A word about Franks issues

Defendant’s quibbling¹ over the word choices in the affidavit didn’t provide a “substantial preliminary showing” for Franks. Review shows it wasn’t even inaccurate. United States v. Pettigrew, 2024 U.S. App. LEXIS 11328 (6th Cir. May 7, 2024).* [¹My choice of words, not the court’s. Franks challenges are hard to meet, and intentionally so. Remember that search warrants are presumptively valid, and overcoming that presumption requires something significant. Defense counsel shouldn’t waste time on them unless there’s something significant that amounts to actually misleading the issuing judge, not just word usage. You have a case to prepare, and a Franks challenge can be a lot of wasted effort.]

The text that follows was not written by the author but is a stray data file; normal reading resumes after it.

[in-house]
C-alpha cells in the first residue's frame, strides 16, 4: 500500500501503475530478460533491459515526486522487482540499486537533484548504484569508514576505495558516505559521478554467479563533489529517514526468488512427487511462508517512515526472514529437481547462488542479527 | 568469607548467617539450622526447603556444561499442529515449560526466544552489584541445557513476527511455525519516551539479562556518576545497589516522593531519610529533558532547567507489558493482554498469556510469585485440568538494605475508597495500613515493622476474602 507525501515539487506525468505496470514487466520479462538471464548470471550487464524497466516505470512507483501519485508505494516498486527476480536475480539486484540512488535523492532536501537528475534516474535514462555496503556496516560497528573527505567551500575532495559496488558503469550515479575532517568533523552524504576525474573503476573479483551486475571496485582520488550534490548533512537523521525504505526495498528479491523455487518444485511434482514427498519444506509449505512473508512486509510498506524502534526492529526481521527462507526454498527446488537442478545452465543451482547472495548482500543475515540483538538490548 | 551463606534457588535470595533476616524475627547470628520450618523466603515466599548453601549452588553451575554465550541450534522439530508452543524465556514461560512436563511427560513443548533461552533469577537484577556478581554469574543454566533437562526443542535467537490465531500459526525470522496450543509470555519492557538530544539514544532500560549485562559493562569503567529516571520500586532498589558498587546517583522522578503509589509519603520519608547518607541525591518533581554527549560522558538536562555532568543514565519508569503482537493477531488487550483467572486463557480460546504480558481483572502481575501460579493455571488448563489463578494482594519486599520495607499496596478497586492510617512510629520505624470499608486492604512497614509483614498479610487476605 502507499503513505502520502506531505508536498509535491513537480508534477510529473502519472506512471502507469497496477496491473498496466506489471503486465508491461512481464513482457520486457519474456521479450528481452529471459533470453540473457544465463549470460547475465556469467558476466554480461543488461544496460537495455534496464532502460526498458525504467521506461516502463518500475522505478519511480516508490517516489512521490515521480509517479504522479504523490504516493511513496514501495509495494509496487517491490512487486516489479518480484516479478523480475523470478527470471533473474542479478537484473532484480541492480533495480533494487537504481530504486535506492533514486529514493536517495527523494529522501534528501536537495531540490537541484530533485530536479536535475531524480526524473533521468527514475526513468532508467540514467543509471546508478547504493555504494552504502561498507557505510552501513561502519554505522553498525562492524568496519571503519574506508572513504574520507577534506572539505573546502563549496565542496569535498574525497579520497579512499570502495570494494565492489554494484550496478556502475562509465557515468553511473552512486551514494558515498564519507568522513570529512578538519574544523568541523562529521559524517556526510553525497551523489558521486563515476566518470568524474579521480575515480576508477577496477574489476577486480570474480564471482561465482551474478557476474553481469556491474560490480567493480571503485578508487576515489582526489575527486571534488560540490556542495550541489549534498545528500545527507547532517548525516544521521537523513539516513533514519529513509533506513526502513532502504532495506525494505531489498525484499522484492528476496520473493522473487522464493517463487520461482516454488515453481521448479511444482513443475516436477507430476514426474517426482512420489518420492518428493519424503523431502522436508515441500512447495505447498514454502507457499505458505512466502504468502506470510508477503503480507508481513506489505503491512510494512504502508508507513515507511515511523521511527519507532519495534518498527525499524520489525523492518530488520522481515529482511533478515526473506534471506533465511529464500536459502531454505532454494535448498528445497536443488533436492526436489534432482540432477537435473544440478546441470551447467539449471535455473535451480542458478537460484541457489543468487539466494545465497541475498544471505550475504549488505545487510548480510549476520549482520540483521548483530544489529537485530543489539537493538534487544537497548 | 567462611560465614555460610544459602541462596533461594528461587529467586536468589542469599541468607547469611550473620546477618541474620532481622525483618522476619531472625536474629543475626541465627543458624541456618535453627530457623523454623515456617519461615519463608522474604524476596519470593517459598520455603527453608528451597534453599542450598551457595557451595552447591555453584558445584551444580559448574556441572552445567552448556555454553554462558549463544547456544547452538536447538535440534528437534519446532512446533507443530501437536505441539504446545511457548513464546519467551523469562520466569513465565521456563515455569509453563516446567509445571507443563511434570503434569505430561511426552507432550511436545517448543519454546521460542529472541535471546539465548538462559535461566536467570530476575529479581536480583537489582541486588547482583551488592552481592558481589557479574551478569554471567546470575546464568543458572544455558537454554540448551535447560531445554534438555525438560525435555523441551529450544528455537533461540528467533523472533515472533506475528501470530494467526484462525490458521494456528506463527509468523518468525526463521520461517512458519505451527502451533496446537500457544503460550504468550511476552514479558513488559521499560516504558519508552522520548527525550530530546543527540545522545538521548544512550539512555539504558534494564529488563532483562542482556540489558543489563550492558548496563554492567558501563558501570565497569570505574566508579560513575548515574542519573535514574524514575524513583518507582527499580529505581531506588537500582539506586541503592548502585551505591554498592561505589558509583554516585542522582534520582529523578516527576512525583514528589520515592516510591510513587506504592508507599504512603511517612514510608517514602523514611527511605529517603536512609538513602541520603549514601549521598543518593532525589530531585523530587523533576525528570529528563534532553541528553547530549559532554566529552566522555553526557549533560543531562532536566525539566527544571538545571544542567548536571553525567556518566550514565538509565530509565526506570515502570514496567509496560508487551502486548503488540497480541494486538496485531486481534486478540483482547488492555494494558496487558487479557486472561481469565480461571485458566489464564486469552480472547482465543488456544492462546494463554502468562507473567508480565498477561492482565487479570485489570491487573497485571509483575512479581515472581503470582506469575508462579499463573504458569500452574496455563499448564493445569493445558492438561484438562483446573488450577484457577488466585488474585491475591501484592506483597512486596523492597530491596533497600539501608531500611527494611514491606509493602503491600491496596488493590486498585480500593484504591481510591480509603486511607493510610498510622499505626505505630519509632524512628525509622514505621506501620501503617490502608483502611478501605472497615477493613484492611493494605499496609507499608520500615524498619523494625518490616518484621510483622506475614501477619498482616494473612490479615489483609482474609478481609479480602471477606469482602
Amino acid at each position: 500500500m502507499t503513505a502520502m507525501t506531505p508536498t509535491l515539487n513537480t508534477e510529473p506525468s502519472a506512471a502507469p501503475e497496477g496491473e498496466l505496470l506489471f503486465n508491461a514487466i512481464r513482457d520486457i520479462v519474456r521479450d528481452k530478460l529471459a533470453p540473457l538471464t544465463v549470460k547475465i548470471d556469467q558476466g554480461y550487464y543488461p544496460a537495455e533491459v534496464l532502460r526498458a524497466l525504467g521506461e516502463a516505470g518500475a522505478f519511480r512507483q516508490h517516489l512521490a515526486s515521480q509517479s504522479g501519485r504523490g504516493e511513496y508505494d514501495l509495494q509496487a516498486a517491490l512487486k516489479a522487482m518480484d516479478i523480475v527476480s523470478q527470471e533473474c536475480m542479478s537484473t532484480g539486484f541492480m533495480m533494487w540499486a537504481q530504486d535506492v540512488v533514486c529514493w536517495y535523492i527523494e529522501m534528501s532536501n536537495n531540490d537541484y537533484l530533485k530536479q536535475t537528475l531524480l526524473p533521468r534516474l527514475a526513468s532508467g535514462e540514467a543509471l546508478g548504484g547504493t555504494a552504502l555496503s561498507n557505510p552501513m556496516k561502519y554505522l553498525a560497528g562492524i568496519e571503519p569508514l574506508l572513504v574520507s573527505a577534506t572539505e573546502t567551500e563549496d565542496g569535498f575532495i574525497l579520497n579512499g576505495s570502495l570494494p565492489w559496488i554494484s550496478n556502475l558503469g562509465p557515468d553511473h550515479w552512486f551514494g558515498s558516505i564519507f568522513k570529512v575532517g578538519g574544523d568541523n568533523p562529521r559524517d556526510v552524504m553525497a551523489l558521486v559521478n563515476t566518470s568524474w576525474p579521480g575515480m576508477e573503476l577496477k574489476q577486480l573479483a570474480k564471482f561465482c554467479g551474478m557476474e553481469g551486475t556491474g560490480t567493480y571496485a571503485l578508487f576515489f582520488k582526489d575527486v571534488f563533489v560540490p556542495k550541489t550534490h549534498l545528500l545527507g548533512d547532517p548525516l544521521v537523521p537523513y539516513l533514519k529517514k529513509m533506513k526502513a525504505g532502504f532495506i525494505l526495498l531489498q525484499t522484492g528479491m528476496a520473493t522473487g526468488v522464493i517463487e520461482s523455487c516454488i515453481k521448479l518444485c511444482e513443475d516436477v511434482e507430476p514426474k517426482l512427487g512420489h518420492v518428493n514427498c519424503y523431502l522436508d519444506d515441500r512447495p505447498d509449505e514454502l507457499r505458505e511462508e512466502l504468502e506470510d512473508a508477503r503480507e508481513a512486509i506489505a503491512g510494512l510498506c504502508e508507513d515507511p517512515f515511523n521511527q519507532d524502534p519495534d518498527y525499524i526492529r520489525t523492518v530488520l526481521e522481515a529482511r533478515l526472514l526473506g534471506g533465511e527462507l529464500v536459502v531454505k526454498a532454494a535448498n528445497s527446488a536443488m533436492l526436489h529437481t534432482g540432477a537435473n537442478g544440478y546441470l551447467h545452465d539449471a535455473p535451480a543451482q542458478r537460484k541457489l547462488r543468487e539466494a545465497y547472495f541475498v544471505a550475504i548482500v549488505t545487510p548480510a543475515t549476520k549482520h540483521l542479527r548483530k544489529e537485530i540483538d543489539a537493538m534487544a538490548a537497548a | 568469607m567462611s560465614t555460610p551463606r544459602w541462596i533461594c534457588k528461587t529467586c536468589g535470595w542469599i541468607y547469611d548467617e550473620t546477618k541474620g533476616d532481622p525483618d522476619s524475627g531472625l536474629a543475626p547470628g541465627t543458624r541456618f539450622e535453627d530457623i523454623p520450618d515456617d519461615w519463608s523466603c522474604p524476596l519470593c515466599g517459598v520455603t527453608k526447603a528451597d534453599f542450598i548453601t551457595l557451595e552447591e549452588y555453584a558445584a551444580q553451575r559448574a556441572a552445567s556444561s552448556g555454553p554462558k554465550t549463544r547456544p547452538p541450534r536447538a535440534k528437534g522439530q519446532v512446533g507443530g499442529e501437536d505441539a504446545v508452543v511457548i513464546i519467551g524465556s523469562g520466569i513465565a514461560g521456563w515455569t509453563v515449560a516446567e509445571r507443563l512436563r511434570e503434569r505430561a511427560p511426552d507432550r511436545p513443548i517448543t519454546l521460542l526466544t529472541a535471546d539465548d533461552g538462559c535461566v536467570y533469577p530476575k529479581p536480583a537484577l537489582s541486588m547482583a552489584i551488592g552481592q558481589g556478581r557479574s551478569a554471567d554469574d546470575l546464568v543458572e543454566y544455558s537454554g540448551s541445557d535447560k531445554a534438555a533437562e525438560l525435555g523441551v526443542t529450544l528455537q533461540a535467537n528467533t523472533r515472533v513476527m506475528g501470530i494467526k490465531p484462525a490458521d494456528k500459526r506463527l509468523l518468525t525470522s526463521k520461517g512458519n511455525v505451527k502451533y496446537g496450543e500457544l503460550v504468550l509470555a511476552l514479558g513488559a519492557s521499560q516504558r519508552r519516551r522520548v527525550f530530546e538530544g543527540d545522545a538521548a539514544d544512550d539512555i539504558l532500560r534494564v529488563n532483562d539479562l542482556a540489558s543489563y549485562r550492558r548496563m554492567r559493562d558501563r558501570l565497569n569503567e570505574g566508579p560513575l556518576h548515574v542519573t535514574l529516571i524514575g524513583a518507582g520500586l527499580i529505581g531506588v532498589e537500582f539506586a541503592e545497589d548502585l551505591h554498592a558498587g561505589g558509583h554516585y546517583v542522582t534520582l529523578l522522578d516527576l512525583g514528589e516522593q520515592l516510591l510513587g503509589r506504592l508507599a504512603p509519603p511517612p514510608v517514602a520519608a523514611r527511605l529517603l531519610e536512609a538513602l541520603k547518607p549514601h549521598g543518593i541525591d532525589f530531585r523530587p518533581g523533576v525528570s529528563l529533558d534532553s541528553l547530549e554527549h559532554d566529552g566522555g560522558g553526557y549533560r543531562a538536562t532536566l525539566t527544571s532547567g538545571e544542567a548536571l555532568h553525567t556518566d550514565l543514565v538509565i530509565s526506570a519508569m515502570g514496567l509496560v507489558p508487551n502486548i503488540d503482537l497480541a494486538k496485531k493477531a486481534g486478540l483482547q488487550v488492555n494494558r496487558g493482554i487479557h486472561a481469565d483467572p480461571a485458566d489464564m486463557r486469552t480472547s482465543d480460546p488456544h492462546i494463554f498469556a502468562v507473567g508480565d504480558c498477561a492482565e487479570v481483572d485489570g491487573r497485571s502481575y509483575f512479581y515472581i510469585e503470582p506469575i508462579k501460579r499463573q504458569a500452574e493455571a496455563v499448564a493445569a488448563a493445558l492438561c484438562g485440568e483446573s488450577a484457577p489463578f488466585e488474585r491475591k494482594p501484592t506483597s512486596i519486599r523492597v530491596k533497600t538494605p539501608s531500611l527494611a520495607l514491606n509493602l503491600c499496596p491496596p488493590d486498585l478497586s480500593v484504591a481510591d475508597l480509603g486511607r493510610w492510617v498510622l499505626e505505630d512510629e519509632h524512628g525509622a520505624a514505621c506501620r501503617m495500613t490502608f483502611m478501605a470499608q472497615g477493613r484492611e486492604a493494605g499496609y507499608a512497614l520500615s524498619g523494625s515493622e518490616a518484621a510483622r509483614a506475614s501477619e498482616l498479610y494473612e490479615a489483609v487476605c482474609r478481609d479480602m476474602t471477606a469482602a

“The valid waiver of the right to appeal forecloses review of defendant’s suppression claim. Regardless of the validity of the waiver, upon our in camera review of the search warrant materials and the minutes of the search warrant application hearing, we conclude that there was probable cause for issuance of the search warrant …. The search warrant also described with sufficient particularity the premises to be searched and property to be seized ….” People v. Williams, 2024 NY Slip Op 02601 (1st Dep’t May 9, 2024).*

Defendant argues he didn’t know he was waiving his suppression issues, but the plea colloquy show he was. United States v. Peeples, 2024 U.S. App. LEXIS 11332 (6th Cir. May 8, 2024).*

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